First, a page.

' use the Split function to turn the
  ' comma-separated list into an array
  sGroupList = Split(sGroups, ",")

  ' go through the array and add the user to each group
  For iTemp = 0 To uBound(sGroupList) - 1

    ' get the group
    Set oGroup = GetObject("WinNT://NT4PDC/" & _
    sGroupList(iTemp) & ",group")

    ' add the user account
    oGroup.Add oUserAcct.ADsPath

    ' release the group
    Set oGroup = Nothing

  ' move to the next row in the recordset


' PART 6: Final clean up, close down
WScript.Echo "Passwords have been written to" & _
" c:\passwords.txt."

Disabling Inactive User Accounts
How helpful would it be to have a script that could disable any user accounts that hadn’t been used for six weeks or some other specified period of time?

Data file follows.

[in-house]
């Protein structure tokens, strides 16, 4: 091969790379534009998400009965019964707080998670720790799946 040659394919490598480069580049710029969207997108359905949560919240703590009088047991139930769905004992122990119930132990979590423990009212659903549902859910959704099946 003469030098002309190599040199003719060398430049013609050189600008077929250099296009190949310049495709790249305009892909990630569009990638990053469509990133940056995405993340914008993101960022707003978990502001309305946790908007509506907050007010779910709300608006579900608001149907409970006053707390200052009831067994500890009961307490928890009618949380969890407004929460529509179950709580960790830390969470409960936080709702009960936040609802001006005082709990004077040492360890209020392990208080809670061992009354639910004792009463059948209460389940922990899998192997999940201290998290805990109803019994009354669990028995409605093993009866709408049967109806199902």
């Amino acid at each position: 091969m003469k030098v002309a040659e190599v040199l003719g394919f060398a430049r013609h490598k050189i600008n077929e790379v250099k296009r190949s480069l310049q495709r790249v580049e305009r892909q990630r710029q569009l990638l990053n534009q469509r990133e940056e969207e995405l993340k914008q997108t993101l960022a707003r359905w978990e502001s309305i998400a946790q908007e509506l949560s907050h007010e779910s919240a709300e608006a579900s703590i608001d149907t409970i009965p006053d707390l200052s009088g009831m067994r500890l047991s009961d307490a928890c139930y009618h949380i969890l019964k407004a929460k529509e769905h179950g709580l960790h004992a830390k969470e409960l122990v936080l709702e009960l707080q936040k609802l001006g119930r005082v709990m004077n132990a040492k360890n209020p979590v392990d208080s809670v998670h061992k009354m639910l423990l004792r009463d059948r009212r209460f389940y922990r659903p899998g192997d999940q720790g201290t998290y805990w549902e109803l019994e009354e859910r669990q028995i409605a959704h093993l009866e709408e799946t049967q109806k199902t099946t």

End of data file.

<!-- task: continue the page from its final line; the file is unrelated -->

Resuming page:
This script has a lot in common with some of the previous scripts, so I’ll concentrate on a few specific areas of interest. First, in section A (‘Point to group), I used ADSI to connect to a user group in the domain. Note that I used the “WinNT://” moniker, which means this script will run on NT and later domains, including AD. In section B (dDate = oUser.get), I retrieve the current user’s last login date. The domain supplies that plus the time all in one string, so I also save just the leftmost eight characters, which compose the date part. Finally, in section C (If iDiff >= 6 Then), I actually look at the user’s disabled status. If the difference between today’s date and the user’s last login date is six weeks or more, then the script sets the user’s flags to have a “Disabled” flag, unless the user is already disabled. The script uses SetInfo to save the information back to the directory.